If an organization understands its target audience and what motivates that audience to make purchases, it can understand how to incentivize customers in the future.

4. Personalize the customer loyalty program

Organizations can use collected data to personalize future offers for existing customers. For example, if a SaaS company offers a service that different department types use, the company should know which departments the customers are from and how they use the tool. This knowledge enables organizations to tailor future offers and incentives around those use cases.

If a retail company stores data from past purchases, it can learn from a customer's previous interactions -- especially the volume of those interactions -- which makes future outreach more targeted and effective. Birthdays, anniversaries and other unique data points are also great details to use for timely outreach.

5. Create incentives through referrals

Organizations that use their customer base as a referral source can encourage new sales, growth and engagement. If customers have good experiences, then organizations can more easily request referrals from them, such as sharing content on social media, offering unique links or discount codes and requesting positive reviews.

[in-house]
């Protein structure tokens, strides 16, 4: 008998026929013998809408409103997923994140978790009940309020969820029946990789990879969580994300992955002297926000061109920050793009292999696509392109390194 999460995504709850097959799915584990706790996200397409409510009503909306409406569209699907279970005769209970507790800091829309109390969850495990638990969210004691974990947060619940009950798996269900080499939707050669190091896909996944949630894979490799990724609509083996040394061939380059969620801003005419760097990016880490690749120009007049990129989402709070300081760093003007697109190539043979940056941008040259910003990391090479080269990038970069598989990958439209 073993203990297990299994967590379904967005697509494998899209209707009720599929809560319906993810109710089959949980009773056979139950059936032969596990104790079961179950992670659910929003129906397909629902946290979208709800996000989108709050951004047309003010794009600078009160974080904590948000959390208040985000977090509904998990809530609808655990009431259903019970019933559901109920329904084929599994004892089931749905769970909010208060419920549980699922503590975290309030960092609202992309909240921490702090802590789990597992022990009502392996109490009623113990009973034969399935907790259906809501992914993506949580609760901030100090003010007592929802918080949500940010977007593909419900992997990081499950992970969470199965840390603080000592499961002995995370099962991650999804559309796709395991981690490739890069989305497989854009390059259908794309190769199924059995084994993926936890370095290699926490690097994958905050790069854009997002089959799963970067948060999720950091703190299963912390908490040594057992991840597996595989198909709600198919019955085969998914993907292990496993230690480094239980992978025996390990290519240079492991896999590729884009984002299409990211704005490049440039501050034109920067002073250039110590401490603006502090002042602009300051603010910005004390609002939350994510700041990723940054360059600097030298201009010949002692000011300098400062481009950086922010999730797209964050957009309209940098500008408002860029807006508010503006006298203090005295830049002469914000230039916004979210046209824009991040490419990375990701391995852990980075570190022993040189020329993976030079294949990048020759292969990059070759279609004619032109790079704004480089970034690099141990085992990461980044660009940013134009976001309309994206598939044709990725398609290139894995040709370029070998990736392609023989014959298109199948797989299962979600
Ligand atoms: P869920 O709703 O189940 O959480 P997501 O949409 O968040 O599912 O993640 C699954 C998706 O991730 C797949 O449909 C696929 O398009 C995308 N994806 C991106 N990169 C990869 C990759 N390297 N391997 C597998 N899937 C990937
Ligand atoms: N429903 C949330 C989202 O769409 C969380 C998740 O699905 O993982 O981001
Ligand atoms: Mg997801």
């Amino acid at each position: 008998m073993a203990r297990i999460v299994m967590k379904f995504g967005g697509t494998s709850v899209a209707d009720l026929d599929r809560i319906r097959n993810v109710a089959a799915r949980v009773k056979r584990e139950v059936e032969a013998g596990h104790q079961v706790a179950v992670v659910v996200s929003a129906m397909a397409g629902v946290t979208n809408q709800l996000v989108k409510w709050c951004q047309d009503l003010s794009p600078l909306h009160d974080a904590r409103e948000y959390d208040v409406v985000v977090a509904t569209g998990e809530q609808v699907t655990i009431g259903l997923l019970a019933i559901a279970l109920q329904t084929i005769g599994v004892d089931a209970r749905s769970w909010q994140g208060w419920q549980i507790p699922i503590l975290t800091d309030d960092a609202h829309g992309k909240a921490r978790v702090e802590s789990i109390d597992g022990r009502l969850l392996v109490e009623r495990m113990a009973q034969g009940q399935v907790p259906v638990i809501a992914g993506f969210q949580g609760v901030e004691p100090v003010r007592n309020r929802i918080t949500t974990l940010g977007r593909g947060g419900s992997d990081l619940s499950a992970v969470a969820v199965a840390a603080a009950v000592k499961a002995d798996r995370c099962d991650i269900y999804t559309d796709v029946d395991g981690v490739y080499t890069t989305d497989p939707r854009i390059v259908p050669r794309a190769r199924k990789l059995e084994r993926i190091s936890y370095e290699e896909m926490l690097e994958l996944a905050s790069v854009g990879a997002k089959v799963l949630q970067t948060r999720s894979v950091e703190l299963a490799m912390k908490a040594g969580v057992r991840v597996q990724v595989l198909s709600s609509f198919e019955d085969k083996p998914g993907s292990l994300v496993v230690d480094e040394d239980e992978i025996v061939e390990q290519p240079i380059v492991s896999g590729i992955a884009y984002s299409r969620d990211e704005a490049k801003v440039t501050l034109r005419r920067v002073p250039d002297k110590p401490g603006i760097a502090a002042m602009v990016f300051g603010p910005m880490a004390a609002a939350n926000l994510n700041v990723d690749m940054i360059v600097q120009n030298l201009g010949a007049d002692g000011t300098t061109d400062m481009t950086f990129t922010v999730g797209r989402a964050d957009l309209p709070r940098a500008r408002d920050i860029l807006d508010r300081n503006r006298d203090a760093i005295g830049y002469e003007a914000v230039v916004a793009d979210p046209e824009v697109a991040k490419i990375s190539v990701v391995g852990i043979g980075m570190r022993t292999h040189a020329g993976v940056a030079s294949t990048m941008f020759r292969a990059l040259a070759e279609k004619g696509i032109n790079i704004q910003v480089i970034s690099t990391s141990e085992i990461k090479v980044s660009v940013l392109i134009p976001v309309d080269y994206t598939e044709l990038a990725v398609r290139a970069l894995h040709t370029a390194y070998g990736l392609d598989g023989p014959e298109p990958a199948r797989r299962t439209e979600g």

In return for something easy for customers to do -- which they may have done, anyway -- the organization can reward them with gifts or offers, and it becomes a win-win for both sides.

A list of all nine steps for creating a customer loyalty program
When developed properly, customer loyalty programs can help organizations retain customers over time.

6. Promote the customer loyalty program 

If an organization's loyalty program is new, marketing teams should first promote the program to existing customers for early adoption. The incentives and program type should encourage customers to sign up.